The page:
Actually, the last thousand miles have taken quite a long time to accrue, not least because PUB the rider is also old and tired. Long trips now prove difficult (even on newer, easier bikes), and although she can push on for a single day, she does not recover to repeat the exercise next day any longer. For the time being she can still start PUB, and manage its weight, but for how much longer is not at all certain. Readers may have noticed that the Dragon was difficult, the Pioneer problematic, now she reports that PUB is slightly testing of her capabilities. Sadly, this septuagenarian has to face reality – there may be no more HRDs to Hungary, Triumphs to Tallin, or Fireflies to other far-away places. Motorcycling activities may have to be a bit more locally orientated, and event reports a bit more parochial in future (as some readers may have already detected). Would that it could be otherwise, but fortunately she does live fairly centrally in the country, where some of the major events which may be of interest to readers take place, and indeed they will still present the opportunity to meet readers.
So there is still more riding to be done, and some of it will still be on the Vincent for a while to come. PUB, the bike, could probably do another 250,000 miles, but it will never be asked of it, not least because PUB the rider certainly does not have it in her.
But finally, this is not one of those puff pieces, aimed at increasing the potential price when the bike is shortly offered for sale. PUB is not for sale, not even for £250,000.
Largest single year mileage was in 1974 (20,000), when the usual activities were extended with a maximum score ‘Round Britain Rally’, which required visiting places in every county of the UK mainland (and a mistake in Scotland meant a return visit) This is the fourth time that the speedometer has registered 50,000 miles, once in the prePUB ownership, and three more times since. Actually, the readings have not all occurred on the same speedometer, as the Smiths instruments rarely register up to their maximum without requiring repair or replacement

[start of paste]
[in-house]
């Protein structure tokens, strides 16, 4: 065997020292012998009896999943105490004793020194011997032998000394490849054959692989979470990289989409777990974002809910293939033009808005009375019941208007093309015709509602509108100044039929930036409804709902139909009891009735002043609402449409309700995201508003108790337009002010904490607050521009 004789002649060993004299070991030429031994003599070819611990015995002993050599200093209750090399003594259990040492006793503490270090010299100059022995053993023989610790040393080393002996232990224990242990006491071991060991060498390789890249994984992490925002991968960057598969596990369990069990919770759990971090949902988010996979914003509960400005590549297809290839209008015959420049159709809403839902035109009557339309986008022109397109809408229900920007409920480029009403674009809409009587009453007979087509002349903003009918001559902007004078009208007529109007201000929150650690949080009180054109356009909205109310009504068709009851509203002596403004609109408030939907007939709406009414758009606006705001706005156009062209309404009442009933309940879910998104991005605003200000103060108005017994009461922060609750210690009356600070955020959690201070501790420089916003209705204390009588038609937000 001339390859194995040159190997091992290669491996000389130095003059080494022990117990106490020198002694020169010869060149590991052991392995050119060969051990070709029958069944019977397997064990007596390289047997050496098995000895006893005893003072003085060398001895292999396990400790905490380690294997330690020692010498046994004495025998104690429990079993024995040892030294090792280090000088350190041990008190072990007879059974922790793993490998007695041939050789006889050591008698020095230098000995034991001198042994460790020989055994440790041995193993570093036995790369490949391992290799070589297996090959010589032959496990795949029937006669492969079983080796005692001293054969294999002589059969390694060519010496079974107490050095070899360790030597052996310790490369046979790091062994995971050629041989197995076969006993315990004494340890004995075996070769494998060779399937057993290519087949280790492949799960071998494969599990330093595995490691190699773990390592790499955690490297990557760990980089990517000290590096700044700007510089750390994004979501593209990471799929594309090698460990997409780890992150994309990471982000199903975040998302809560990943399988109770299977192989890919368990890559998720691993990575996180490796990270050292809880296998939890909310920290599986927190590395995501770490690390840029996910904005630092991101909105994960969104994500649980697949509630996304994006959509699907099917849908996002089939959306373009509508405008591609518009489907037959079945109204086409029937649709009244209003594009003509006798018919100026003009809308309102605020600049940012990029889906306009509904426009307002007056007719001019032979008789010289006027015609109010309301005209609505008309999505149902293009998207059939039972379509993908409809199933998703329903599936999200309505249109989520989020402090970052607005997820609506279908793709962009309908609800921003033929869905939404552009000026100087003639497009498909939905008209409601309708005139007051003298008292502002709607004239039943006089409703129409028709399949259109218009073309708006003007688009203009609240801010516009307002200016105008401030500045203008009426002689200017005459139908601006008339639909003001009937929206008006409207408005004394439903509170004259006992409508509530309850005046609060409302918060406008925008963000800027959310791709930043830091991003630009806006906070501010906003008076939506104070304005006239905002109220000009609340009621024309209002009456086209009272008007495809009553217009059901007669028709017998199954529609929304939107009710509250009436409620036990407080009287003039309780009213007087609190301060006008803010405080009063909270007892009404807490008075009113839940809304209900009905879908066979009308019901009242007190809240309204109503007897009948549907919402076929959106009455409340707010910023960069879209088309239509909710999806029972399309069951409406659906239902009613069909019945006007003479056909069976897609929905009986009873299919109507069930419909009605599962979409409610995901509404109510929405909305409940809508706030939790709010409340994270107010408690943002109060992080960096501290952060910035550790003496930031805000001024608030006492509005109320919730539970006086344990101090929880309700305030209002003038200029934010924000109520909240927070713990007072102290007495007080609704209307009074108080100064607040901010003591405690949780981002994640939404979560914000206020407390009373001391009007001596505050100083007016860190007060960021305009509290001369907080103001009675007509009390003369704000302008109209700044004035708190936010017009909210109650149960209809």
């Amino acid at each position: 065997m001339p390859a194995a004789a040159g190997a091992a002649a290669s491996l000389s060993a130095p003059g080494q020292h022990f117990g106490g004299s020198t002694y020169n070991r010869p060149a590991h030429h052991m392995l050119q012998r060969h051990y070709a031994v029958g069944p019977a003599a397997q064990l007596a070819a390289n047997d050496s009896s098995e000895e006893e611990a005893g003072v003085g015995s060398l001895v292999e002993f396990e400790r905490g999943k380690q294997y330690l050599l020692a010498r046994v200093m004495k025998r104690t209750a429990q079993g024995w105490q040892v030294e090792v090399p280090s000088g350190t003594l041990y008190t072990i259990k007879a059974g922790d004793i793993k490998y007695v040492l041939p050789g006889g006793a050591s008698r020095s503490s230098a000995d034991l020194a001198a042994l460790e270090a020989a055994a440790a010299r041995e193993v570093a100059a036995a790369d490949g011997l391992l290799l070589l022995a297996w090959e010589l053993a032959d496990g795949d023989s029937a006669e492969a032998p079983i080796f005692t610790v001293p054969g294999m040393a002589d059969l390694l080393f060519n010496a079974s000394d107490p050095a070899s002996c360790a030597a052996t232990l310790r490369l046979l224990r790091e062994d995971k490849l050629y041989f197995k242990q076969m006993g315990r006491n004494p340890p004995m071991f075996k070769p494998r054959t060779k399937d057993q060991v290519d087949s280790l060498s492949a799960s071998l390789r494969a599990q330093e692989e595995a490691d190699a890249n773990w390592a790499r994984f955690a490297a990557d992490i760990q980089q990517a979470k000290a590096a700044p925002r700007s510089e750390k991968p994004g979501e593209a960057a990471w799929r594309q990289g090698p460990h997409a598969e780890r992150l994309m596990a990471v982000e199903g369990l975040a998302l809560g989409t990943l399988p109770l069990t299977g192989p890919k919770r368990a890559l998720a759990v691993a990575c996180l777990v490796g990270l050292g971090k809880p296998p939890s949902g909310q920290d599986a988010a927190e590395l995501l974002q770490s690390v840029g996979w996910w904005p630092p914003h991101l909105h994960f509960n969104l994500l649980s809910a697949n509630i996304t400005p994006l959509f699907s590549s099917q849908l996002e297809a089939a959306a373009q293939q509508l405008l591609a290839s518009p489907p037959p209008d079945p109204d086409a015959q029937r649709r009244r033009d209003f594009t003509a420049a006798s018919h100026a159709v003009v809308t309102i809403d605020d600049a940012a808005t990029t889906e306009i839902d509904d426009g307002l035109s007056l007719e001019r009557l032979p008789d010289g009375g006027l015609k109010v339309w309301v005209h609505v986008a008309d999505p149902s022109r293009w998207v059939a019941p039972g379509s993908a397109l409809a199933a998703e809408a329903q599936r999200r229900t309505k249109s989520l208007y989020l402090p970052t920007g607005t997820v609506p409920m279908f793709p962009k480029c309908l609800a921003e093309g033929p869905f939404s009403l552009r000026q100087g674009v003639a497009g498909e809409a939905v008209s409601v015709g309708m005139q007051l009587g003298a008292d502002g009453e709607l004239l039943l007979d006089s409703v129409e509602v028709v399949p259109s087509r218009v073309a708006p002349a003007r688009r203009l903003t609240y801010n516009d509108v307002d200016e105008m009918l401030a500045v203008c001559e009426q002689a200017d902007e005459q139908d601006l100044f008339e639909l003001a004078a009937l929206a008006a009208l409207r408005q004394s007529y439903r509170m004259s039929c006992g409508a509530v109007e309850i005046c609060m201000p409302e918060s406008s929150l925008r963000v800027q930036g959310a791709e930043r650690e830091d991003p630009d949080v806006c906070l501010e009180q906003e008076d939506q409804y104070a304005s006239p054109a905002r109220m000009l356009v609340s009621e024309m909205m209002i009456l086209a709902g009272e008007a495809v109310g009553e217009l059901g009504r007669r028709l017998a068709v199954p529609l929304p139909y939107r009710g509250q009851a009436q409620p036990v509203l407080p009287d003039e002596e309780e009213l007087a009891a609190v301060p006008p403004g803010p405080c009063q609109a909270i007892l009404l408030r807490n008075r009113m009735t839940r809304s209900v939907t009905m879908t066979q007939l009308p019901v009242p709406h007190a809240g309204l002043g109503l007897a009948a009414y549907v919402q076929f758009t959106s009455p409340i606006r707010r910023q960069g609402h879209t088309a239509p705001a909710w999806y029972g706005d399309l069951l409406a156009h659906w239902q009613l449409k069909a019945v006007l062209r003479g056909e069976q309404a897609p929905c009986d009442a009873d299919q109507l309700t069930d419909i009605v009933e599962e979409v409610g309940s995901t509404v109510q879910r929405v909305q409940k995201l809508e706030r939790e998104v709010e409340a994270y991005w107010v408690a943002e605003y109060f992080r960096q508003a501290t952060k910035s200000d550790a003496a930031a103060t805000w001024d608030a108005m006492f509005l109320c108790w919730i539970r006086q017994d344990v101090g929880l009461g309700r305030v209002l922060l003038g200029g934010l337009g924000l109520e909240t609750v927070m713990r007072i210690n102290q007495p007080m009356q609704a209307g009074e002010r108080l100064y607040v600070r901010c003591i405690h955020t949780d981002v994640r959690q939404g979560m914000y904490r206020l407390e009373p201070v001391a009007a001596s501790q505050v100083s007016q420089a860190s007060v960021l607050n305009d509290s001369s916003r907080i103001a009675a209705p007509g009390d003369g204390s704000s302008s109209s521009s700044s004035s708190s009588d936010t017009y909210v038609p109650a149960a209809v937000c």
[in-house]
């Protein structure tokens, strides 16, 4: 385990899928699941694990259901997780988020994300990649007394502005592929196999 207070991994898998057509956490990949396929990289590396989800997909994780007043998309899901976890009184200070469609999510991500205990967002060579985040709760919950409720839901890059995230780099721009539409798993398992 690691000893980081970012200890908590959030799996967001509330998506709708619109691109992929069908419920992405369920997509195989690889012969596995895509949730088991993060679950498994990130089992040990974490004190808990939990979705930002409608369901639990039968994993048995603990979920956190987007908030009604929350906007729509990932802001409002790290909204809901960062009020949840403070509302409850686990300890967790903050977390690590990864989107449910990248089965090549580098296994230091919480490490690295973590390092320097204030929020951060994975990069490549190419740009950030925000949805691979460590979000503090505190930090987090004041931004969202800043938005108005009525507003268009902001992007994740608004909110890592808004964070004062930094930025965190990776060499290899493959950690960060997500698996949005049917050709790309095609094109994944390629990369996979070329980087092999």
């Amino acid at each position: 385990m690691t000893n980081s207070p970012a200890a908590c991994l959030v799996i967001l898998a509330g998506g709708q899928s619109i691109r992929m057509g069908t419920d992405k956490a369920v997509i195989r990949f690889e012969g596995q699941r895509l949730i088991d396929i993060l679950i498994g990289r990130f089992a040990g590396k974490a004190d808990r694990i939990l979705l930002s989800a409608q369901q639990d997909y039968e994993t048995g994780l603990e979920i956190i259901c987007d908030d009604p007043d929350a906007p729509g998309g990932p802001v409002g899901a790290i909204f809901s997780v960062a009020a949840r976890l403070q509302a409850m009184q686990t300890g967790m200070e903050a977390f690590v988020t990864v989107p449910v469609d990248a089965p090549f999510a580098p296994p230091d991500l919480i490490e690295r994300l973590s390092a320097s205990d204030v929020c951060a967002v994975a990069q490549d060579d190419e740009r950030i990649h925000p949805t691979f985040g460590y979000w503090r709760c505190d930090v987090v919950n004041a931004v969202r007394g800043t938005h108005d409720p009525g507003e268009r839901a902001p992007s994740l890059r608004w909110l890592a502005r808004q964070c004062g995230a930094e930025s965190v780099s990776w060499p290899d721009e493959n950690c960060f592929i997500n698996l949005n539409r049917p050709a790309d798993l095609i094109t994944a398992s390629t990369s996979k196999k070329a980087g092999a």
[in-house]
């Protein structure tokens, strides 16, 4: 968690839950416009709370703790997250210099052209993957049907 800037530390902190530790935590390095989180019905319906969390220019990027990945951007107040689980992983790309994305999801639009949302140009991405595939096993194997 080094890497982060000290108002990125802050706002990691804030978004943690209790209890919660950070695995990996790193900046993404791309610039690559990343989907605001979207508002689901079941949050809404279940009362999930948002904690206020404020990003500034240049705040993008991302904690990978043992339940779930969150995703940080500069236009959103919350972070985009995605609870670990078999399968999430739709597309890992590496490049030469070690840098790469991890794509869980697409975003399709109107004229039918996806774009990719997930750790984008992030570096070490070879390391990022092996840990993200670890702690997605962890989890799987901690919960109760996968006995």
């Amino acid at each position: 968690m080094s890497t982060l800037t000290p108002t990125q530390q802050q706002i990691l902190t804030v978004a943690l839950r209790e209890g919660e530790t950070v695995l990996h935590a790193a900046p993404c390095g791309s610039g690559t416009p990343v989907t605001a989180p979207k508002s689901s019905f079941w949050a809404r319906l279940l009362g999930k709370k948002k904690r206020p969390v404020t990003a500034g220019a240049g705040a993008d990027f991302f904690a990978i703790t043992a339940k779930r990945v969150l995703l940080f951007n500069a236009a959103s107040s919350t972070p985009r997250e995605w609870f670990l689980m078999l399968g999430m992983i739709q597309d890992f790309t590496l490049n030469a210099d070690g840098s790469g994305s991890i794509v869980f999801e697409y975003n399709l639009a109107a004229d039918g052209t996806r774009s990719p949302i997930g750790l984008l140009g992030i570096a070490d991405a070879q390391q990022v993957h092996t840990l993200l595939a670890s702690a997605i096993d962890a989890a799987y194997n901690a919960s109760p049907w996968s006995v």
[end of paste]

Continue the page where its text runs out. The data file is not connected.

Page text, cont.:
Left: At the end of 1974, with normal annual mileage of 10,000 doubled for the one year, the Vincent (previously subject to a cheapskate rebuild) was getting tired and nearing a ‘proper’ rebuild. Panniers were home-made
Right: Before breakdown and recovery services the complete Vincent rider carried a spare. Actually PUB was carrying the Firefly powered BSA folding bike to a VMCC ‘London Run’ Above: PUB was lucky enough to meet the great man early on in her riding career. Unfortunately, by this time PCV had already suffered disabling strokes, so was not as fluent as he would otherwise have been
Below: The PUB Vincent was once in shiny ‘conkers’ condition as proven here in this picture. Readers may doubt it is the same bike – as did others at the time, hence the little black-on-white front numbers it now sports!
Canadians have strange ideas about suitable highways to take their guests along. This is a junction some miles from the last tarmac, with PUB in the middle, it was raining, and there is water not dirt ahead. PUB had just wimped out and decided that it was time to turn back, whilst the pools of water already negotiated might remain passable. Sadly she was one pool too late in calling a halt, because a following bike, two-up, had already fallen Although primarily used as transport, with the 1926 sv HRD doing many of the tours, the Vincent has been to exotic places – here photographed on the Latvian-Estonian border
Left: Most recent ‘exotic’ trip was to western Canada, seen here in company with Morini Alan and Judy with their 1947 series B outfit
Right: The PUB Vincent has occasionally been burdened with a sidecar, as indeed it was when PUB senior originally acquired it for commuting and family transport. This sidecar may be an asset when the bike weight is finally too much to manage The PUB Vincent is not beyond visiting fictional places too, such as the Aidensfield of TV’s ‘Heartbeat’ fame
Rollover at the PUBs’ first 100,000 miles – which awkwardly came up in the dark on a motorway (PUB stopped and disconnected the speedo so as to be able to take a photo next morning!) 200,000. The second rollover also occurred awkwardly, needing another temporary disconnect. Old fashioned film cameras were still the norm in those days This is ‘Vinnylonglegs’, at the time with about 500,000 miles, but eventually clocking up 740,000 by the time owner Stuart Jenkinson finally had to recognise that his days of riding it were over. Originally a series D Black Prince, Vinnylonglegs remained a one owner bike, ridden by no-one else. Stuart was an enthusiastic visitor to foreign shores, and clocked up many of the miles leading his ‘Bike and Sun’ tour groups Another 49,999 warns that the 250,000 is finally about to show up Above: As early as 1964 The Motor Cycle reported that Peter Gerrish’s Vincent had passed its 250,000 mile mark. They were not all done by Peter, but mostly by Ken Petteford, of Avon tyres. Ken was renowned for his continental tours, and is still remembered with a VOC trophy in his name, and a pattern of replacement suspension springs that he pioneered.
Below: And now for something completely different. Spotted in Rugby was this unique ‘monocar’, styled like a miniature and very narrow car (with no floor)!